Dear Blue Avocado: We have 18 board members, but we are wondering if we should try to keep such a large board.
At our upcoming board and senior staff retreat we will be discussing what size our board should be to be most effective. Help!!
By the way, we share credit with you for our great success in recruiting six new dynamic board members using your "Blue Ribbon Committee" method outlined at a session you led at a California Wellness conference a couple of years ago. Thank you! Signed, Nina Dooley, LINC Housing, Long Beach, California
Dear Nina and LINC Housing: You've hit upon the single most common question asked of experts on nonprofit boards: What's the right number of people to have on the board?
We're tempted to answer: "17. That's the average board size in the United States so it must be right."
There are more people with cell phones than people who use Twitter . . . so then, why is there so much more nonprofit talk about Twitter than about reaching constituents and donors through their cell phones?
We talked with a non-neutral Doug Plank of MobileCause to learn more about the benefits of using cell phones to reach people. MobileCause provides services that make it easier for nonprofits to use mobile phones.
Q: Why should nonprofits read this article about cell phones, anyway?
A: People are connecting with you through their mobile phone whether you know it or not: 40% of people will experience your website for the first time through their phone, and 30% of all American adults read their email on their phones.
But we don't have anyone's mobile phone numbers! And they'll be mad if we call them!
First, you are not going to phone them. You are going to communicate with them by text. You are going to poll them, give them information that they've asked for, and thank them by text. And sometimes you will ask them to volunteer and give by text.
Probably the most important thing you can be doing now is building . . .
Each year, hundreds of thousands of court-ordered community service workers are placed in nonprofits to fulfill their sentences. Although the image is typically one of a teenager sentenced to picking up litter, court-ordered volunteers perform a wide variety of roles in nonprofits. The very smart Susan Ellis discusses why and why not to accept such volunteers, and how to do it right.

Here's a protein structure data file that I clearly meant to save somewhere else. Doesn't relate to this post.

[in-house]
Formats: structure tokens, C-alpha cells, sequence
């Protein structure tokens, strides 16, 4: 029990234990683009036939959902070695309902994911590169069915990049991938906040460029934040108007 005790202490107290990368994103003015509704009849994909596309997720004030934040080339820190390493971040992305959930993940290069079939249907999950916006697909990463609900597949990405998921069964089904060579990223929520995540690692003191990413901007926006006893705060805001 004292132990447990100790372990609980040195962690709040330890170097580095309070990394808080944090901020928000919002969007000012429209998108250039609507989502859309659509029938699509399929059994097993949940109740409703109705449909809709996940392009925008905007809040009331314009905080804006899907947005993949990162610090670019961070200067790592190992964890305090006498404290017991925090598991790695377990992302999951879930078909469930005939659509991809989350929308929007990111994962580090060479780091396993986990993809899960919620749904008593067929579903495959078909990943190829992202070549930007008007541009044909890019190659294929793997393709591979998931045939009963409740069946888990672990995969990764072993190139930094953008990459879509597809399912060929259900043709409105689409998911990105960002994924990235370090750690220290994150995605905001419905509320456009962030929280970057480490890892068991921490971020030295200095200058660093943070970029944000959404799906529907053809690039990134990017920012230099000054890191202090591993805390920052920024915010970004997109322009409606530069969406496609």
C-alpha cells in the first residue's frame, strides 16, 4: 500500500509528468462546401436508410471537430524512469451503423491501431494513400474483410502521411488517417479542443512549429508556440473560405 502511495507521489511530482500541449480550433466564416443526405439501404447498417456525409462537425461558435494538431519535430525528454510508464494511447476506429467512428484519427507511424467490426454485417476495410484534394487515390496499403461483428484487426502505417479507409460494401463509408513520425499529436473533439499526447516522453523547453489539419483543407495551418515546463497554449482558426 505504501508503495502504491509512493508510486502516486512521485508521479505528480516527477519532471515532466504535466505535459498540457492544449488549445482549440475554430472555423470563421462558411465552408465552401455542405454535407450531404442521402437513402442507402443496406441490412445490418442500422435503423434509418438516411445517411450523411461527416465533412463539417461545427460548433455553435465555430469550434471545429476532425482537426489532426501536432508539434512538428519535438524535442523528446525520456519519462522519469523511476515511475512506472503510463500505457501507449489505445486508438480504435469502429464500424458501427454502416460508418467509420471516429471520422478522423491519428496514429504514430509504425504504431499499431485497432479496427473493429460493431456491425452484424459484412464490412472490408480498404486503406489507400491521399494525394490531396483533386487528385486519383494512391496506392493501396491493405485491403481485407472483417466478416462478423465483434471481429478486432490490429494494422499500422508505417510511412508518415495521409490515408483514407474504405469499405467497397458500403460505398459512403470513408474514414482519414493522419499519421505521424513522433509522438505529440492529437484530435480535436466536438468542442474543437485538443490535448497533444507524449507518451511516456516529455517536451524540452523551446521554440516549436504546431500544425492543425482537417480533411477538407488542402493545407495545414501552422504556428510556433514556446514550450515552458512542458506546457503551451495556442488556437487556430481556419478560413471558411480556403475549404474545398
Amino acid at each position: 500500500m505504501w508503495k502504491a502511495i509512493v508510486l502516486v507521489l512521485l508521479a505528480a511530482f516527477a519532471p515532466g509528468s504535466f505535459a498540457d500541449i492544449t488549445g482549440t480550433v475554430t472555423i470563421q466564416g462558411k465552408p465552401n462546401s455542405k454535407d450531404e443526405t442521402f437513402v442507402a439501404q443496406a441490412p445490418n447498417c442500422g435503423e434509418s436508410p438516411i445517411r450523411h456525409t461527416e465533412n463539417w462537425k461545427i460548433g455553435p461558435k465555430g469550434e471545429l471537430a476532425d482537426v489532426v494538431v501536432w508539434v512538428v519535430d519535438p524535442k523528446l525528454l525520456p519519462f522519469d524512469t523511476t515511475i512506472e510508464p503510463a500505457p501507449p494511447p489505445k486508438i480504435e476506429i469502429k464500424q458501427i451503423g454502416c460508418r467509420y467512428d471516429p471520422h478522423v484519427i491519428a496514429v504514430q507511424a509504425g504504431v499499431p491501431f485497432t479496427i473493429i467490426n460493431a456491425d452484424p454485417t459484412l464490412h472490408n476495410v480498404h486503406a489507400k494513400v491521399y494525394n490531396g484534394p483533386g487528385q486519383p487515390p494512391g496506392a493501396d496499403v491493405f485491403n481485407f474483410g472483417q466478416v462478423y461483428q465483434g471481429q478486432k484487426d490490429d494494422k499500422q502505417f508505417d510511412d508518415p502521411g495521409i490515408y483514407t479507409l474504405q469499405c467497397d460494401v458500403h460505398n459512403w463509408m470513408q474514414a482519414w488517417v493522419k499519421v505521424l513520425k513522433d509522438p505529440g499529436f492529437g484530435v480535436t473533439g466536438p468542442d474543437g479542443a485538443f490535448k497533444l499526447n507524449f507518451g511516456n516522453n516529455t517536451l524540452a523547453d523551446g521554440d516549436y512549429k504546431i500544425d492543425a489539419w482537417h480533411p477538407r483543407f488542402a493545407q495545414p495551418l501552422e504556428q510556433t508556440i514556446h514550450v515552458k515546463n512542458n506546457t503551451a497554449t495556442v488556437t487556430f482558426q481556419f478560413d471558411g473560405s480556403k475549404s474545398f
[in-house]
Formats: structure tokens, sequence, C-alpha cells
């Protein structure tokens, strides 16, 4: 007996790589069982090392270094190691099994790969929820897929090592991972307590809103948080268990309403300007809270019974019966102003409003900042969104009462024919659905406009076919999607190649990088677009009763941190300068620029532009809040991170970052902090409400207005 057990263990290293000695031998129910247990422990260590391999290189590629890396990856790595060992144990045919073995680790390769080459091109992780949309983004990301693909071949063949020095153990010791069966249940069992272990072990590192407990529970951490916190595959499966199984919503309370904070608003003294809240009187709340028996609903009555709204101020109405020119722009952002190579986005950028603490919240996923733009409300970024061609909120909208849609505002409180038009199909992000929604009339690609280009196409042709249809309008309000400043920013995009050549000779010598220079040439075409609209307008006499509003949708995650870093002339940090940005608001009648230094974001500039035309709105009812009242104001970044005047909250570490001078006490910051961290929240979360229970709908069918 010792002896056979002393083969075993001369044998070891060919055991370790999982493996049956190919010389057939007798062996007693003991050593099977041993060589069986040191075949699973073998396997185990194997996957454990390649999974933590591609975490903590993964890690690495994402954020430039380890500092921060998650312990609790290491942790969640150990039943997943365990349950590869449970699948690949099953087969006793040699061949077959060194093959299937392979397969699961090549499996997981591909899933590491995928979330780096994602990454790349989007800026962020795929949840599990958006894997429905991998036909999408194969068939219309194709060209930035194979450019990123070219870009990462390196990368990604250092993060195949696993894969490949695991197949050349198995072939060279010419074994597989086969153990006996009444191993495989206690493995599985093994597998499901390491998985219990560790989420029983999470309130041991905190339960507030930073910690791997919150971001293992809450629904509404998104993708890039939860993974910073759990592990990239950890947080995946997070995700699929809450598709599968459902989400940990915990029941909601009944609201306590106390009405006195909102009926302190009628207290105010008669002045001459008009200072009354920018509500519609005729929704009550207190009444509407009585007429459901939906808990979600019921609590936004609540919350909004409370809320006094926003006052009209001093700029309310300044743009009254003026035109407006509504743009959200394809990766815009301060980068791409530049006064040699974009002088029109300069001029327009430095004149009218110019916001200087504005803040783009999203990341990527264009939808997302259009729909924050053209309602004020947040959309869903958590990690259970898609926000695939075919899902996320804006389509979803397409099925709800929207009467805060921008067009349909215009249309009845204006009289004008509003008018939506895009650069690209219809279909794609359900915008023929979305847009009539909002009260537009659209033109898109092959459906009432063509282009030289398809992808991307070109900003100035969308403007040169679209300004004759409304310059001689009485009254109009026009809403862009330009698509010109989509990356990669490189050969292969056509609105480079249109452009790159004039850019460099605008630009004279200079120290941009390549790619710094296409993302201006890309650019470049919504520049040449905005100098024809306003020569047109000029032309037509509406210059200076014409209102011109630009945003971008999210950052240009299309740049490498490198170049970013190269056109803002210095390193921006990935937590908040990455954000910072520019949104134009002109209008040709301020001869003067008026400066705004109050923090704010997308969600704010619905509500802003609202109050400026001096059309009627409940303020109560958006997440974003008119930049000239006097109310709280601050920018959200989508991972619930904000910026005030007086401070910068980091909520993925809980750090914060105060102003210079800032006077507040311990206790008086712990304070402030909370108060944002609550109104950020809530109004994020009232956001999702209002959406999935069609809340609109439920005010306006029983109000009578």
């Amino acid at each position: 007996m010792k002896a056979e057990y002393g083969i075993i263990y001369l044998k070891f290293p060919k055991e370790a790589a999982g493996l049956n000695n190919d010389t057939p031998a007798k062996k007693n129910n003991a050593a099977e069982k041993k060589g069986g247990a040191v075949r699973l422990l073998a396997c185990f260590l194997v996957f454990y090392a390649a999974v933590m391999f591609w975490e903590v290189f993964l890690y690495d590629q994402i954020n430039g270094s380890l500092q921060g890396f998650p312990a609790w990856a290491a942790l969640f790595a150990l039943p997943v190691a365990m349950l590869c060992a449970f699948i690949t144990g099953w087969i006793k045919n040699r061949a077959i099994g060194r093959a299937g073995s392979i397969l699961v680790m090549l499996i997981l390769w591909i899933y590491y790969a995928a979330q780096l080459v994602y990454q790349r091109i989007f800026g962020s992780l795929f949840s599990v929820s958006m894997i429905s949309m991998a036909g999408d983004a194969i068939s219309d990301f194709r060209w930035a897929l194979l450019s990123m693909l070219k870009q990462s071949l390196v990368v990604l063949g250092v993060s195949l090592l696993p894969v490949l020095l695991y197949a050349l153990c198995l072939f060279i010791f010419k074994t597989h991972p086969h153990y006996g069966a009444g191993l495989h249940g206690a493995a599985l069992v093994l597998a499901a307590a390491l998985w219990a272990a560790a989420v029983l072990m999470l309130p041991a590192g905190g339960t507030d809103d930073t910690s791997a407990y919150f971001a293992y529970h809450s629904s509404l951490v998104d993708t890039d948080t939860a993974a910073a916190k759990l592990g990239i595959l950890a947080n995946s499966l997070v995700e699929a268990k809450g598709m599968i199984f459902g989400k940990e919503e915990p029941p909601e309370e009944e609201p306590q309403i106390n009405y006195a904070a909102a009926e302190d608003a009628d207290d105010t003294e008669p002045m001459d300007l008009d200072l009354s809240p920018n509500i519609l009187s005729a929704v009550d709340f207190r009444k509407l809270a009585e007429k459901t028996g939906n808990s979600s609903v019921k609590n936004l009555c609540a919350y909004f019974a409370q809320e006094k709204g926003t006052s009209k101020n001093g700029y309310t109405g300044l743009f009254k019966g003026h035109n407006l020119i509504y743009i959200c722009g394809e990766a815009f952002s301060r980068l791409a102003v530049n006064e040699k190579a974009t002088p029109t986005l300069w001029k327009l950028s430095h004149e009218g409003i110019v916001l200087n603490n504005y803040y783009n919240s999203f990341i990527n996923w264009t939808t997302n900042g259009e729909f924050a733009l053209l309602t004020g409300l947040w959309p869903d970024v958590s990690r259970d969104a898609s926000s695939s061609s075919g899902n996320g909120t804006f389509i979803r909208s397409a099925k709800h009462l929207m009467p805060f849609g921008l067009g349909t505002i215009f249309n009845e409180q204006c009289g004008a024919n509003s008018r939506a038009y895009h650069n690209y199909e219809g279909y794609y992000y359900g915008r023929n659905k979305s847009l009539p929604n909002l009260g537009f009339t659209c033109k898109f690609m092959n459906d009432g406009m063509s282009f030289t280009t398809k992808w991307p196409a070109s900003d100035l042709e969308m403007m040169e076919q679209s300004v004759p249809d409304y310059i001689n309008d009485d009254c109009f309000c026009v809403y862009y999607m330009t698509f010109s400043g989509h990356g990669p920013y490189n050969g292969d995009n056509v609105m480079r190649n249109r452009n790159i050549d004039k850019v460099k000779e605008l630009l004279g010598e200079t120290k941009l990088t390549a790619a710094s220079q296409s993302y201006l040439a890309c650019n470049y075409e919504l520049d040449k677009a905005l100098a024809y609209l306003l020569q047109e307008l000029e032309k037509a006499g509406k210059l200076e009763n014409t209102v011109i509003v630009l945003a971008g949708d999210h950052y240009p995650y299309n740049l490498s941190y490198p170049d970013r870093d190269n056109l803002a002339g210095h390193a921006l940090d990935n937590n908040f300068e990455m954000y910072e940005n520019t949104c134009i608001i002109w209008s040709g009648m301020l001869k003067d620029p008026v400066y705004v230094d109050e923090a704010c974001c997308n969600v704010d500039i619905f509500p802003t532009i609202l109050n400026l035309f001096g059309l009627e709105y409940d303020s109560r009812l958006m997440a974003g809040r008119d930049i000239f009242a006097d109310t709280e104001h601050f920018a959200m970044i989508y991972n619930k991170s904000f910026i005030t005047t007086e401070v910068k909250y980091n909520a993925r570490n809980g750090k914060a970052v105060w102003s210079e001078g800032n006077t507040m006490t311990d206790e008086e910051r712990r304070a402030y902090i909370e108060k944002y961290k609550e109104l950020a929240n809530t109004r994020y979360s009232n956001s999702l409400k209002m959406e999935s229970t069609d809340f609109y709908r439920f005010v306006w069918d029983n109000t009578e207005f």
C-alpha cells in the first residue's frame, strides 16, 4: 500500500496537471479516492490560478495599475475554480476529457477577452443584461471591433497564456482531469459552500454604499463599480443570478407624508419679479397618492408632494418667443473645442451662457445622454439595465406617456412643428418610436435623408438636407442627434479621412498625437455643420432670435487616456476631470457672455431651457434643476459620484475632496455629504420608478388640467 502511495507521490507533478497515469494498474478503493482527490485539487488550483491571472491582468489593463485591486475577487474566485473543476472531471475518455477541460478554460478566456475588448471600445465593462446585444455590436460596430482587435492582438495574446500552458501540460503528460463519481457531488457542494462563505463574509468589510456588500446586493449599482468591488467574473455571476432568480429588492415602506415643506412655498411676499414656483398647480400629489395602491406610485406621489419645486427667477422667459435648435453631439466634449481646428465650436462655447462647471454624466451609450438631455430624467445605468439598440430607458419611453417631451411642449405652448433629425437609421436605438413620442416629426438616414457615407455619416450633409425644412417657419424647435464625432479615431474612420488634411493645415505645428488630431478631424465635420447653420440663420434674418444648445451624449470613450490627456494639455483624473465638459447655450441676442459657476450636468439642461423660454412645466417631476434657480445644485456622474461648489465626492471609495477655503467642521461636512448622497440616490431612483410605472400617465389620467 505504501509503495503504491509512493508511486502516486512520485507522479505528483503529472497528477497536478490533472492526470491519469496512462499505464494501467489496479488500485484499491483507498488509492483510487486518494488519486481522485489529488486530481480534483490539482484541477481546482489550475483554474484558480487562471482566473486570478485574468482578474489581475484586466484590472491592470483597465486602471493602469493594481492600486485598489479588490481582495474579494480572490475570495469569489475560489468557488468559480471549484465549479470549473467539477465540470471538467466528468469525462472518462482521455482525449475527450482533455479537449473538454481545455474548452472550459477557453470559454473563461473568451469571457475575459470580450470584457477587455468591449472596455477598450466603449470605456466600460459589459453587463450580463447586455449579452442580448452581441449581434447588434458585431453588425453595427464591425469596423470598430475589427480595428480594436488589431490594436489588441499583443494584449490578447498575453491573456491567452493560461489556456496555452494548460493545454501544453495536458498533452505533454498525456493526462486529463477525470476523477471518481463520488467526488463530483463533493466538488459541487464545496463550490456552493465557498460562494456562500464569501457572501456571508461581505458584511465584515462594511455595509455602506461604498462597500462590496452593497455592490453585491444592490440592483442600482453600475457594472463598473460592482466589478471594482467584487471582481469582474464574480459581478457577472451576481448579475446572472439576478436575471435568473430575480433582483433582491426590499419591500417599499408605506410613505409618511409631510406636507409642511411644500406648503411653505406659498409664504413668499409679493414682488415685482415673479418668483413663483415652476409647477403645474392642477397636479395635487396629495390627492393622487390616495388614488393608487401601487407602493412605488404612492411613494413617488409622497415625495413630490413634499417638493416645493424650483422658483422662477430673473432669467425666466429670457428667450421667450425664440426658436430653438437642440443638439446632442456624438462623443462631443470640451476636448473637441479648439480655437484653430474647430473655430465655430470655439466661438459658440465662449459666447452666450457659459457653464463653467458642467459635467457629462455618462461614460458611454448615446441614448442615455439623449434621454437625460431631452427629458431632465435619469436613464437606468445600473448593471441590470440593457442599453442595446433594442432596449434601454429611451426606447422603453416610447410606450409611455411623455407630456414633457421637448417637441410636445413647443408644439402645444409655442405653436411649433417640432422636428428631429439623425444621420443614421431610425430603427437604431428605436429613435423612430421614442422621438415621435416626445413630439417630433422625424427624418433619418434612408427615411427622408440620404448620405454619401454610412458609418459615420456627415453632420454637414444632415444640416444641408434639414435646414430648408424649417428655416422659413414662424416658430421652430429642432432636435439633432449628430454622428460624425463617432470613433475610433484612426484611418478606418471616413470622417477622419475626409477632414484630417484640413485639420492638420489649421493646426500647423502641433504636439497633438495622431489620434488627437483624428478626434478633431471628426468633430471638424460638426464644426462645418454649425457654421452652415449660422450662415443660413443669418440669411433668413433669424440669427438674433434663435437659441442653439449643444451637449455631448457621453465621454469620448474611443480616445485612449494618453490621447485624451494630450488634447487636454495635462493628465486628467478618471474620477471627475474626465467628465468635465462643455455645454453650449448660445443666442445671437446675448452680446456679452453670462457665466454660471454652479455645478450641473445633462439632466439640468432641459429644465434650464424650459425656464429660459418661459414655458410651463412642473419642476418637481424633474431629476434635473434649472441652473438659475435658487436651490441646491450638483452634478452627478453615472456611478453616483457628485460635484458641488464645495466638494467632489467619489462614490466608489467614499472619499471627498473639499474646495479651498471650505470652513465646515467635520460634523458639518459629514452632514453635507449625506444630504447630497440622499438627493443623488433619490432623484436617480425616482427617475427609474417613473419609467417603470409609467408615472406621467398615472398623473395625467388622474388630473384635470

Scene 1: You've just been caught embezzling from the auto body shop where you work as a bookkeeper. You're dreading having to do jail time, but it's your first offense, so maybe they'll go easy on you. Your attorney surprises you by suggesting that you ask the judge to sentence you to 500 hours of community service instead of 10 days in the county jail. Should you do it?
Scene 2: A finance director at a nonprofit that helps low-income women get jobs, gets a call from the volunteer center. The pitch: you'll get a volunteer, former-embezzler bookkeeper for 500 hours, no pay required, but you'll have to complete paperwork every week for her probation officer. Should you say yes?
(See the end of the article for the true-life answer.)
For the last 30 years, courts have experimented with "alternative sentencing." An offender is given the option of completing a set number of hours of unpaid work in a nonprofit organization in lieu of a fine or spending time in prison, or as an adjunct to probation or parole.